Despite its relatively low profile, ZTE is no upstart. The company was founded in 1985 by a handful of state-owned companies affiliated with the Ministry of Aerospace Industry and has grown along with China's big phone companies, which are ZTE's top customers. ZTE also has had success abroad, largely with operators in countries in Asia and Africa. Last May it signed a $100 million contract to supply CDMA handsets to Vivo, the largest mobile carrier in Brazil. In April, ZTE inked a CDMA deal with Telecom Egypt and has sold equipment to operators in Algeria, Mongolia, Pakistan, India, Russia, and Romania. ZTE's Yin says the company is able to prevail over bigger competitors in such markets because its home base in China gives it a better understanding of how to operate in developing countries. To really grow, though, Yin knows he must transfer that success to more developed markets. ZTE plans to use the proceeds of the Hong Kong listing to expand its international sales network, establish production overseas, and beef up its research and development spending.
As ZTE picks up the pace, both it and Huawei are shaking up the telecom industry worldwide. With their low-cost manufacturing, vast pools of engineering talent, and abundant supply of customer-service technicians, the Shenzhen pair "really could change the structure of the industry,"says Andrew Chetham, an analyst with Gartner Inc. in Hong Kong. "In five years' time, Western companies [won't be able to] keep up with their research and development spending because of their low-cost advantage."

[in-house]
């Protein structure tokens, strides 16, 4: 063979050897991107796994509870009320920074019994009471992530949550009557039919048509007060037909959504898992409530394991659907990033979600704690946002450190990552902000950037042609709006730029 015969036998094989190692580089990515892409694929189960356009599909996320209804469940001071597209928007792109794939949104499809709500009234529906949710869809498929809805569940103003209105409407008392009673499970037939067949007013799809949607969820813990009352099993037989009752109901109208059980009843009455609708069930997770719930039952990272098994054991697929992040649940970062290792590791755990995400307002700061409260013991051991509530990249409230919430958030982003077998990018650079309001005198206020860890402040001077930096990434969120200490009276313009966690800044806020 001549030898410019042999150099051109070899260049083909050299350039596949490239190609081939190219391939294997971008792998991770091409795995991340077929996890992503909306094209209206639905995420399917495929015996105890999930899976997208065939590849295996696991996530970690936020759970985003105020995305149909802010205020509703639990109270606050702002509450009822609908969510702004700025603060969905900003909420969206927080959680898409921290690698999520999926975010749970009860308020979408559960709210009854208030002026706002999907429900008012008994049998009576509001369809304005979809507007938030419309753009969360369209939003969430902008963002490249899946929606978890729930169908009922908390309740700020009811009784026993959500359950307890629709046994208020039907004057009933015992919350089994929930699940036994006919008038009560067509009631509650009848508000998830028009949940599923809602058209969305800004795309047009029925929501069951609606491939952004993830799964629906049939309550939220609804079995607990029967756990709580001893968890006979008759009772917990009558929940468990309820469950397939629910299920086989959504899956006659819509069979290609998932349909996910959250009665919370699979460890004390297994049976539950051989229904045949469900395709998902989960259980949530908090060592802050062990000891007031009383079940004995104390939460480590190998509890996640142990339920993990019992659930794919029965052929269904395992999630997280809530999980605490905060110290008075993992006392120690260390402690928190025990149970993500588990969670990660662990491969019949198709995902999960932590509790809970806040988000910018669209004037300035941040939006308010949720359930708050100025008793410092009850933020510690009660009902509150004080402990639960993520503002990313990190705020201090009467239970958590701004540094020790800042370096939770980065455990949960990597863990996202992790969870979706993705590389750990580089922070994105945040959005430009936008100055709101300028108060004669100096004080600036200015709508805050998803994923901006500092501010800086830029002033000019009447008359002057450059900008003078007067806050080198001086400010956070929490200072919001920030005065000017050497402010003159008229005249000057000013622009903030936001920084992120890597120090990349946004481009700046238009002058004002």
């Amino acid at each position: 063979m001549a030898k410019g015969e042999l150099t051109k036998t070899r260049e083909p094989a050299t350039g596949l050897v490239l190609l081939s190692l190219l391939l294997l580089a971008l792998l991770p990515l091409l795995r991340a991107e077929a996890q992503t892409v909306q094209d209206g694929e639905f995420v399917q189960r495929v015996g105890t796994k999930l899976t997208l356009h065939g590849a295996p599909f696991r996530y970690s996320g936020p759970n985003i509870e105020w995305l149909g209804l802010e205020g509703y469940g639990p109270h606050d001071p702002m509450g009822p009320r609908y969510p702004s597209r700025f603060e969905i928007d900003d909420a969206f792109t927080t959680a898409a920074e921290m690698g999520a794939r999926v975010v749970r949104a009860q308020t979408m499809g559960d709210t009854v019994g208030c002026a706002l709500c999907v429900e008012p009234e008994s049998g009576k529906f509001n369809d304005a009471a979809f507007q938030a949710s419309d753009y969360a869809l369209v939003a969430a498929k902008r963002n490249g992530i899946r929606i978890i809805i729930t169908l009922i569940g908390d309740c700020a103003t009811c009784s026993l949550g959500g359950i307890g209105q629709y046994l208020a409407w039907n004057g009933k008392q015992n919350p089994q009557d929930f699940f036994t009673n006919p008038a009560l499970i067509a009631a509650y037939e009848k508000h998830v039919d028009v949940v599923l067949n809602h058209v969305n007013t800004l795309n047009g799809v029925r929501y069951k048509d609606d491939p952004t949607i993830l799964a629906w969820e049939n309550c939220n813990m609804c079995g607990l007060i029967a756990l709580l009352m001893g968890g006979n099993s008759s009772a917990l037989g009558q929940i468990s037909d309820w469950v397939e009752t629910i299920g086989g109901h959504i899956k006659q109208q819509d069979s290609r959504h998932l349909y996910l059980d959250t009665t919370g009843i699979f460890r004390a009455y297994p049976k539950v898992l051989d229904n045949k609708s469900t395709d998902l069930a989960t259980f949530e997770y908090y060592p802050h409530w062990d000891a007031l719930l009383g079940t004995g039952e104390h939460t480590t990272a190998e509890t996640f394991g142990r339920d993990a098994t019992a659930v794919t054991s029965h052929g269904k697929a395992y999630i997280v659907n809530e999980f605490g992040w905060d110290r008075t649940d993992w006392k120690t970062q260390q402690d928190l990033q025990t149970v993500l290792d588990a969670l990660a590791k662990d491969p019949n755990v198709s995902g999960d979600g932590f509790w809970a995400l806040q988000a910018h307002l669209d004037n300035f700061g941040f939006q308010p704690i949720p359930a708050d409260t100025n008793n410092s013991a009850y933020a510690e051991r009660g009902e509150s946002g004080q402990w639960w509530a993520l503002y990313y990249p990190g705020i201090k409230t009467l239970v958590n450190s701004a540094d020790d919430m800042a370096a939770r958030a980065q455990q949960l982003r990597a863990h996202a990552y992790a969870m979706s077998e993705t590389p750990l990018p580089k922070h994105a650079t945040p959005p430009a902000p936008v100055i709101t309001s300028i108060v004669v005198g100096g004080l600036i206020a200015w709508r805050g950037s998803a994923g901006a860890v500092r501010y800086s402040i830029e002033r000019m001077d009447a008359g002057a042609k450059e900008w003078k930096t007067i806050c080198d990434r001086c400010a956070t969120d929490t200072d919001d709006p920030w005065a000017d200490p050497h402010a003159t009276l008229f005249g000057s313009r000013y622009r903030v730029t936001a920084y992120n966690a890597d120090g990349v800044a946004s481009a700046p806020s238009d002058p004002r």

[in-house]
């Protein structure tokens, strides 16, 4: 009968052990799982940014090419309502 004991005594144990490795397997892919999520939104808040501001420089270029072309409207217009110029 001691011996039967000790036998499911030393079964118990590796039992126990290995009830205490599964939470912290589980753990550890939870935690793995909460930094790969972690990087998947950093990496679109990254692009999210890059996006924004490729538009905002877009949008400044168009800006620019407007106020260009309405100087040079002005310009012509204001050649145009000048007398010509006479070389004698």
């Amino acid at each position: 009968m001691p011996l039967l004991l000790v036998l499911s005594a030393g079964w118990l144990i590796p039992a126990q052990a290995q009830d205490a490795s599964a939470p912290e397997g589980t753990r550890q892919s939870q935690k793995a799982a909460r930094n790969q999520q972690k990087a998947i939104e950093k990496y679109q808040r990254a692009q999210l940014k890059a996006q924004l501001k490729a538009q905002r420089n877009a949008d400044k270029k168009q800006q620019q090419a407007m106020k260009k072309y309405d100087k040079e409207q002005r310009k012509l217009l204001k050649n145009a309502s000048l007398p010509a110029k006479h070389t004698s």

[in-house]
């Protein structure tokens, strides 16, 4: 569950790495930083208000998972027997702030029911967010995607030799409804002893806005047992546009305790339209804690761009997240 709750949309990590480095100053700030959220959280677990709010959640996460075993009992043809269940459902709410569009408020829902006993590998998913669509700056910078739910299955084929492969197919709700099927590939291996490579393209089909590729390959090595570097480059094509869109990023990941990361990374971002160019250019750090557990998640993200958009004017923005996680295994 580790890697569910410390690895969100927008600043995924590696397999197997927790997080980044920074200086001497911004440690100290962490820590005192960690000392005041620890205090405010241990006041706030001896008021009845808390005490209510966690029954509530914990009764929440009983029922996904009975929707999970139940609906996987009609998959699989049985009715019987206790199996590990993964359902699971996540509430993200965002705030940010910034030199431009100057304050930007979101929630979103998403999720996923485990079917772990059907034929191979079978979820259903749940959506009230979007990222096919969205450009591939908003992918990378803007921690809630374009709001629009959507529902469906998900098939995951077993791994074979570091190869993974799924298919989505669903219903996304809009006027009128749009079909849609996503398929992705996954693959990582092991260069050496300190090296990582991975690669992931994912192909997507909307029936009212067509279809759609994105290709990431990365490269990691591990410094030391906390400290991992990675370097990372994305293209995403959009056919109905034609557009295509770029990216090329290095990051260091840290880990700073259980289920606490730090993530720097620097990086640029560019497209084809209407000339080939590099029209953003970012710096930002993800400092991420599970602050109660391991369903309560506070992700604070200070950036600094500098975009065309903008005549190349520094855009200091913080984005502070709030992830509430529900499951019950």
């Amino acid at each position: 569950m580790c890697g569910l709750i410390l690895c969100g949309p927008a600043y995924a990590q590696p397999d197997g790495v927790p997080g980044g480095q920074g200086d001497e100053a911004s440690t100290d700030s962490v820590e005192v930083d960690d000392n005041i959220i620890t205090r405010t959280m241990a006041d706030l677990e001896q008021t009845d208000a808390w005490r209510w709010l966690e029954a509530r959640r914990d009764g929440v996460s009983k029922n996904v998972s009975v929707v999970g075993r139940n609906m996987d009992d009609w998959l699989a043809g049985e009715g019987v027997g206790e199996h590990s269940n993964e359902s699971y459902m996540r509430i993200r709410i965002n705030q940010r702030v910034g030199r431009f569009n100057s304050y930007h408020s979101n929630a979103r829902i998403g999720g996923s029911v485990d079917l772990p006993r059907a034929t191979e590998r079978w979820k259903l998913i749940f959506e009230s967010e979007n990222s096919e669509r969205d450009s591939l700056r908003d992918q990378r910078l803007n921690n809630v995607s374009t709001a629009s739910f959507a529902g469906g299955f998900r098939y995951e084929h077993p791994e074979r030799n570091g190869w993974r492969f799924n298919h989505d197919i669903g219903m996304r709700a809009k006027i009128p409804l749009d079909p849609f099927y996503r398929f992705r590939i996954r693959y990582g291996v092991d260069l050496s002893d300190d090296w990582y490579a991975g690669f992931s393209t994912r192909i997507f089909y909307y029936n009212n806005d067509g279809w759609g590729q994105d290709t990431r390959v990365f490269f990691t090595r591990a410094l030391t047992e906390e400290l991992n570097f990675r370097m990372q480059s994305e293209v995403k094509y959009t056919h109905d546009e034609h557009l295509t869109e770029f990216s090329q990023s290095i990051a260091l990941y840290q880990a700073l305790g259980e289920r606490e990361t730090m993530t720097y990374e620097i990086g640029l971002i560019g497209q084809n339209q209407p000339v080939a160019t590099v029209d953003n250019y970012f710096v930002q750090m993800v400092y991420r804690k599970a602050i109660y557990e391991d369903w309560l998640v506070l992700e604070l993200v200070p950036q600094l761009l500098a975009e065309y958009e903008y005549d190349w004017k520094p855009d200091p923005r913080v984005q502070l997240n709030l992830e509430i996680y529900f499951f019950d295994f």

ZTE faces some major challenges. Building the ZTE brand from scratch in Europe will take time and piles of cash. In China the company has done well selling handsets and equipment based on PHS, a low-end cellular-like technology that is now becoming obsolete as operators focus on more-advanced 2.5G and 3G services. PHS accounted for 27% of revenue last year but is likely to drop to just 11% in 2005, according to Deutsche Bank research. And ZTE's CDMA handset business may be threatened as the Chinese government loosens restrictions on the number of companies allowed to make phones. Last year the three dozen players made 240 million handsets, but some experts say production could double this year as dozens more companies jump in -- which could take a big bite out of ZTE's profits.
Given that sort of competition at home, it's no wonder that Yin vows to push beyond China's borders. Expanding overseas "is not just a development issue," he says. "It's a survival issue." ZTE may not be the biggest player in China or even in its hometown. But clearly, this newcomer on the international scene won't be content to play second fiddle for long. zz
By Bruce Einhorn in Shenzhen with Andy Reinhardt in Cannes